I don't really know about my exact writing style. Sometimes I feel like I use my sarcasm as an easy way out of writing about difficult situations (which is why I tried more of a memoir approach this time around). I don't necessarily find it really easy to write about things that have happened in my life, but more that I'm just so ready to put the thoughts to words that I'm bursting to separate myself from thoughts with paper. I really don't know if that makes sense, but that's another reason why I like writing the essays in this class. Sometimes I need to write things down to internalize and conquer them. I need to think of that perfect adjective so I can realize exactly what adjective I think. I need to sit down and vent to a non-judgmental audience. I need to get out my point, get out my words and organize (even if in a very messy way).
I was talking with someone in a freshman writing class today about a paper they are writing for that class. It's the typical research paper about an assigned topic with cited sources. I realized how nice it's been to be able to choose what we write about and how we write it. I feel like I'm actually getting to write in my own style and thoughts, instead of just regurgitating and mindlessly processing dull information.
And Korri: I don't think that not setting aside "writing time" makes you any less of a writer. Honestly, I know there are plenty of times I just don't feel like sitting down and writing. Sure, writing your thoughts down would probably be nice (because I'm sure they are magnificent:), but I don't think you should be discouraged. You can write, you just sometimes don't want to. I think that is just fine.
Amy Durmaskin |
November 2, 2008 11:20 PM
I really enjoy this class and how we get to explore and read great essayists and writers personal writings. I think it helps a lot when trying to write myself; it's nice to be able to mimic their styles and get ideas. It also helped me to realize that personal essays don't mean the writer has to come to a revelation or a drastic change in their lives, it's just how they feel. This made finding a second topic a lot easier, along with the in-class writings!
Alex Kraak |
November 3, 2008 1:18 AM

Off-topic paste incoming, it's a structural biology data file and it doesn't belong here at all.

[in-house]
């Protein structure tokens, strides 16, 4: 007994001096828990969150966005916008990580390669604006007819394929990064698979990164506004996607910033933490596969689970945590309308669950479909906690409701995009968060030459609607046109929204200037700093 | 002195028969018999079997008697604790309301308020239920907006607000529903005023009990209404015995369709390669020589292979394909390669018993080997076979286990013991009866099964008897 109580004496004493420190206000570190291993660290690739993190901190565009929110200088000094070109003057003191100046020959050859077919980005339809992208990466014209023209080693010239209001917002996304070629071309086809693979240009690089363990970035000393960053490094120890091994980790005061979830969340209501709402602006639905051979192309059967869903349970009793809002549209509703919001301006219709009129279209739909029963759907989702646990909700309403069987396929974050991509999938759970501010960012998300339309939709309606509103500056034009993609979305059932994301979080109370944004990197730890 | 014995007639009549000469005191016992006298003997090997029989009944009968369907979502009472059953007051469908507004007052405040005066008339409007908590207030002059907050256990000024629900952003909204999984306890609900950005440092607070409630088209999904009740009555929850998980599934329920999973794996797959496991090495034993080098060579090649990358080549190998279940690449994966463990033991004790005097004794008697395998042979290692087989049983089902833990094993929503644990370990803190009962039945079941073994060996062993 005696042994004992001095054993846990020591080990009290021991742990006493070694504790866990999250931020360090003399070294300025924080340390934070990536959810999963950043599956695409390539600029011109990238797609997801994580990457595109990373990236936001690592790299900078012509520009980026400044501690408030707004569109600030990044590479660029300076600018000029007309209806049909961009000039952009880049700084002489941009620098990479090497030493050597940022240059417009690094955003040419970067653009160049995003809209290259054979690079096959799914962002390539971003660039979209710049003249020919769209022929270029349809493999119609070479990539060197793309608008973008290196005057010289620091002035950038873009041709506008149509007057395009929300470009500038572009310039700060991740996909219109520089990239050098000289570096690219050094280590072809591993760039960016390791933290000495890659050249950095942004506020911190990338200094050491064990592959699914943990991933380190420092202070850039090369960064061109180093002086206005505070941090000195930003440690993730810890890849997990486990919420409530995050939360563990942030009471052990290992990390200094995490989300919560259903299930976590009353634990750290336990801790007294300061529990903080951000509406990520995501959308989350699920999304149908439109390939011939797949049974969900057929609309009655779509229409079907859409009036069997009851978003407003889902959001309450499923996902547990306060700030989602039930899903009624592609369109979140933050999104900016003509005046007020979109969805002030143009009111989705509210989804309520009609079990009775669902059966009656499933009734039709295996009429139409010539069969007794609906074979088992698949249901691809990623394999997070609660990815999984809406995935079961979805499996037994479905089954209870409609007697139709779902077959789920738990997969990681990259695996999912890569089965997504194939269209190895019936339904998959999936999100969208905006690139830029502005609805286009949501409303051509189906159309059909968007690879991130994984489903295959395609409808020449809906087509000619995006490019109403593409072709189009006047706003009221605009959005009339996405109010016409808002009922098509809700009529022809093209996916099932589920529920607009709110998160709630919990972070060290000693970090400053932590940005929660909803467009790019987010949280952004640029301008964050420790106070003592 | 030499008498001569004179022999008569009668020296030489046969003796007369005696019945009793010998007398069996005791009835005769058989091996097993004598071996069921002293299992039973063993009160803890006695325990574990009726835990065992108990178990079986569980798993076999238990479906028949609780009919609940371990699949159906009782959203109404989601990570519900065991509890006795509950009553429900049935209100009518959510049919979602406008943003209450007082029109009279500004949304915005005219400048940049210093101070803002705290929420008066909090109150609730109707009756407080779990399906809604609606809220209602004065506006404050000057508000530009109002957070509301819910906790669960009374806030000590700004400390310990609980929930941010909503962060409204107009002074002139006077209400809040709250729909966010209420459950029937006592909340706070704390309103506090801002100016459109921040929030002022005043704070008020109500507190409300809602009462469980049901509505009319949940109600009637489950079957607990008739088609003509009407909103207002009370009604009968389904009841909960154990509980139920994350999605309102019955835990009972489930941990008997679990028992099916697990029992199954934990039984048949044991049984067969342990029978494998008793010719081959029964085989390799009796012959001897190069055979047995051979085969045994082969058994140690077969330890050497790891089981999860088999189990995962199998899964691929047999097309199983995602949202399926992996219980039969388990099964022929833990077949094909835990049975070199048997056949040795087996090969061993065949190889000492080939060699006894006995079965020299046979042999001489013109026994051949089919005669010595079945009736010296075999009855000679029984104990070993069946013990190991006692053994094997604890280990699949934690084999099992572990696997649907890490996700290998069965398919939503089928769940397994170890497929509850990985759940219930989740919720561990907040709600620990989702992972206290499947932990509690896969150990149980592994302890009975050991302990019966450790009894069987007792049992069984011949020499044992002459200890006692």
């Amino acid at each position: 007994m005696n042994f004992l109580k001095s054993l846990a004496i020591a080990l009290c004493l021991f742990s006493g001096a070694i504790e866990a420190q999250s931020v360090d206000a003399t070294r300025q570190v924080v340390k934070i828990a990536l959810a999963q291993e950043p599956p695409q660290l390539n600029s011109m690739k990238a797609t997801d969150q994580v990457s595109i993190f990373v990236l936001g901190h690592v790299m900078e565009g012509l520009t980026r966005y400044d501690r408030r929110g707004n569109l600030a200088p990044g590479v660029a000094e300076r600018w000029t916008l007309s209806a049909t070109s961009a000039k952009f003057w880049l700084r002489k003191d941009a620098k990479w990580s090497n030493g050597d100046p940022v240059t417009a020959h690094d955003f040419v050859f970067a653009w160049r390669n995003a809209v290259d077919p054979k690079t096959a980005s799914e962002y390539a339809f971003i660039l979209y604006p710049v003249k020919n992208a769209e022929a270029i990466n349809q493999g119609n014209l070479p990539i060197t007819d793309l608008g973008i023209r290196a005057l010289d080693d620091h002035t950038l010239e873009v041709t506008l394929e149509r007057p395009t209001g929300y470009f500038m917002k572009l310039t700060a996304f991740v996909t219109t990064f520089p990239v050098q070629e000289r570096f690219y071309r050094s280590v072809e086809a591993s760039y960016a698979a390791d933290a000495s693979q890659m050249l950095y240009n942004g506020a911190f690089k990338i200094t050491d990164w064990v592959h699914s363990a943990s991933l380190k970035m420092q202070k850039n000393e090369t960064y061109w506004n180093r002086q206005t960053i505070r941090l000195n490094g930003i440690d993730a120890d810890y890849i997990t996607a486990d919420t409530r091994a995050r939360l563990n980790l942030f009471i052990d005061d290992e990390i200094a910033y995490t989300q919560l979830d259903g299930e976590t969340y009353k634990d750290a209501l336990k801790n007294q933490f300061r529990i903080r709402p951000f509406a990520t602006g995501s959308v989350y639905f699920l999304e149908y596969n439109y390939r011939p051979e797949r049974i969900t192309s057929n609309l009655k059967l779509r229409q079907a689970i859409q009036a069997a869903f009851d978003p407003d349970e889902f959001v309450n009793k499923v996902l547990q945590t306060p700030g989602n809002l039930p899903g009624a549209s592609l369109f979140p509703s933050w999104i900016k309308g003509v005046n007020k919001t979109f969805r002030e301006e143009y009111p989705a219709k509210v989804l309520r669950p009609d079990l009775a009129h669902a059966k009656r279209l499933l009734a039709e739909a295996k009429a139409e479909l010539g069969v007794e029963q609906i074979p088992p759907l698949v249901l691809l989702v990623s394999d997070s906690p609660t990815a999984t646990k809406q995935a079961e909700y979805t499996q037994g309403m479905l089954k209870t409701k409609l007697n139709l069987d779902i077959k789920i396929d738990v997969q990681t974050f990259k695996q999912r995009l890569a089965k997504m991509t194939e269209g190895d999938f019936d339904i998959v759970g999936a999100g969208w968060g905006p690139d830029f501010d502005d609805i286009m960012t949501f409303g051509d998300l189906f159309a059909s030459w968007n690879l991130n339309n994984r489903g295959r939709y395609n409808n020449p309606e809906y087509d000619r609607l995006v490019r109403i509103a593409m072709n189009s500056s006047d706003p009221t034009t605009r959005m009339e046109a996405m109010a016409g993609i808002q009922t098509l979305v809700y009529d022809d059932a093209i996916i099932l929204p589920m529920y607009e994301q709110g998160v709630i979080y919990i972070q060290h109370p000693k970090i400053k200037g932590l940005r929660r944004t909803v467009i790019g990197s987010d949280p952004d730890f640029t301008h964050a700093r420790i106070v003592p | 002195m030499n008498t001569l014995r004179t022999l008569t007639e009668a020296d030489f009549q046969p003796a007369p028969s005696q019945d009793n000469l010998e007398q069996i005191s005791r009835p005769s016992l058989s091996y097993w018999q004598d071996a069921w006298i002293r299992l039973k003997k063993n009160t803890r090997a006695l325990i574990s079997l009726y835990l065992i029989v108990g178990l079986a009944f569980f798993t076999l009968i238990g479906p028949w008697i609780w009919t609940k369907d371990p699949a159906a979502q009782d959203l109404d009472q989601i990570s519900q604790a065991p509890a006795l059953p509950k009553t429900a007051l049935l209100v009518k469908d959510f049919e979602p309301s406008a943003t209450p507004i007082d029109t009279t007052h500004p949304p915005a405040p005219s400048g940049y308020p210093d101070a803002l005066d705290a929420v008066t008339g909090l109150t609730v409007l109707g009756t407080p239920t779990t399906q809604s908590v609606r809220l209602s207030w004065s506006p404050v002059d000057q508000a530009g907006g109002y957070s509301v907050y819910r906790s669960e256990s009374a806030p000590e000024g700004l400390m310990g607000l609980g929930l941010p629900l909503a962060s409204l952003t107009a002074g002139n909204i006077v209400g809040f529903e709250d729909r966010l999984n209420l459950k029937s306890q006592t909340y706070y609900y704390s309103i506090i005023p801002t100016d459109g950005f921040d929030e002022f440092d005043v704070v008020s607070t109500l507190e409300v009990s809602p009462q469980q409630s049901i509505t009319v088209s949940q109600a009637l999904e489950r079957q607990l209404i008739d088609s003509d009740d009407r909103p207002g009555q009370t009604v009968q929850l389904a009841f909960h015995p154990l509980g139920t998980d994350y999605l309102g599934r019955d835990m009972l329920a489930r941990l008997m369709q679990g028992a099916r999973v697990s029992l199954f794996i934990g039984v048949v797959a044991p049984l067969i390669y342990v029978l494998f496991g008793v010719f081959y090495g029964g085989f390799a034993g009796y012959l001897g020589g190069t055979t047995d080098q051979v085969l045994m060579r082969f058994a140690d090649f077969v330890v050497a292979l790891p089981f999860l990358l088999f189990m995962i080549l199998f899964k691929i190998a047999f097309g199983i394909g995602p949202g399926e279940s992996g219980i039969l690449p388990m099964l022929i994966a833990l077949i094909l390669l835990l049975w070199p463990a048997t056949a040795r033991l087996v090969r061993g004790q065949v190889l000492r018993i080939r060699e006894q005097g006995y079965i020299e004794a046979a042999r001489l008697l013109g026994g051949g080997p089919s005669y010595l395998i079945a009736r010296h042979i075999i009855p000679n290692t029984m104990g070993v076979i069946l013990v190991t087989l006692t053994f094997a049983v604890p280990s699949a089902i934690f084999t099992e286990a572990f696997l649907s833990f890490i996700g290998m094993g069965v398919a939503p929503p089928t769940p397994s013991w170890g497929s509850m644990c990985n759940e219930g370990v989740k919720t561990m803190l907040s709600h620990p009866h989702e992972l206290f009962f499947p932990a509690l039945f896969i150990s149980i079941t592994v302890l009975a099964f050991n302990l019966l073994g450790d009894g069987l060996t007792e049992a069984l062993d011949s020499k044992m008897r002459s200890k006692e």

When I first signed up for this class I was worried. "Essay" had so many bad connotations, and I was worried I'd have to spend a majority of my time figuring out citation styles and doing research for topics I couldn't care less about. When class started though, I found out I'd been worrying about informative, formal essays, and this class was about the personal esssay, focusing on writing styles, and literary techniques. It was a nice surprise, and I've since enjoyed the opportunities to grow as writer and reader literature.
Tyler Dirks |
November 3, 2008 8:46 AM
I like the varity of authors we read in this class. I feel like looking at how they write has helped me improve my writing. It suprised me when I first found out this class was about the personal essay, but I've really enjoyed learning how to write a good personal essay. Mimicing the structure of some of the authors we've read made the second essay easier for me to write. I am a better writer because of this class.
Molly Kim |
November 3, 2008 9:04 AM
I have enjoyed this class very much. It has given me a break from my science/math classes and has actually made me reconsider what I'd like to major in. I have read the book, "The Undertaking" so these excerpts were fun to read again. I remember especially liking these passages as I was reading the book and thinking about the societal comments Lynch was making. I am excited to attend the Lynch reading tonight.
I don't know what to think about my essay. It didn't come along as well as I hoped it would have and I'm afraid it may be confusing for readers.
Kelly Gregg |
November 3, 2008 9:37 AM
I had trouble with this last essay. I guess just take it with a grain of salt. I'm looking forward to reading through another wave of essays. Godspeed.
Trevor Simmons |
November 3, 2008 9:54 AM
I am not enjoying discussion of the essays so far- I haven't felt extremely passionate or moved about the essays we've read lately. Maybe I'm not in the right state of mind. I don't know. I'm ready for a break in routine- yeah for workshop! :P
Caitlin Mantych |
November 3, 2008 12:22 PM